• Apnea;
  • laryngeal chemoreceptors;
  • respiratory syncytial virus;
  • sleep;
  • sudden infant death syndrome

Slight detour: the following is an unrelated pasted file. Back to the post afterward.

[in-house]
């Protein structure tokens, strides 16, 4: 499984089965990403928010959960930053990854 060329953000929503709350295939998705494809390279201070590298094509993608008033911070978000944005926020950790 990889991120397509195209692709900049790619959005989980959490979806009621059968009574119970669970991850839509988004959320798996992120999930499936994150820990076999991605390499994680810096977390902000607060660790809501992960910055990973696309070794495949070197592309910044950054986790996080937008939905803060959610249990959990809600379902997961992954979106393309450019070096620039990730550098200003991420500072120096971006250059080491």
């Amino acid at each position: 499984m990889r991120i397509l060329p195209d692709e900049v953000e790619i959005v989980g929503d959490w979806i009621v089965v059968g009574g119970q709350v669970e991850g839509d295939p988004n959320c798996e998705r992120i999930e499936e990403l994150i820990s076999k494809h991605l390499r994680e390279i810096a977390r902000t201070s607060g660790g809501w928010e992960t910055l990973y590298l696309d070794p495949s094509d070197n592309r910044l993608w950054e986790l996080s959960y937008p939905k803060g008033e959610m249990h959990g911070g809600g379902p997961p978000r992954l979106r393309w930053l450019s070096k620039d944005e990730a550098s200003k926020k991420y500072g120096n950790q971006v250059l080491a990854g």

To evaluate the effect of respiratory syncytial virus (RSV) infection on the response to laryngeal chemostimulation (LCS) with water, five lambs were inoculated with human RSV and three lambs were given control media at an age of 3-5 days. During RSV infection, LCS resulted in increased inhibition of minute ventilation and delayed recovery of regular breathing. Sleep further increased the response, and arousal was less likely to occur in active sleep. Two of the five infected lambs needed resuscitation after LCS when arousal was absent. Histological studies showed bronchiolitis and pneumonitis. Laryngeal tastebud morphology was unchanged at 8 days after inoculation. However, infected lambs had disrupted tastebuds 4-6 weeks after infection. Failure to arouse and to terminate reflex apnea may play a role in the pathogenesis of the sudden infant death syndrome associated with respiratory tract infection.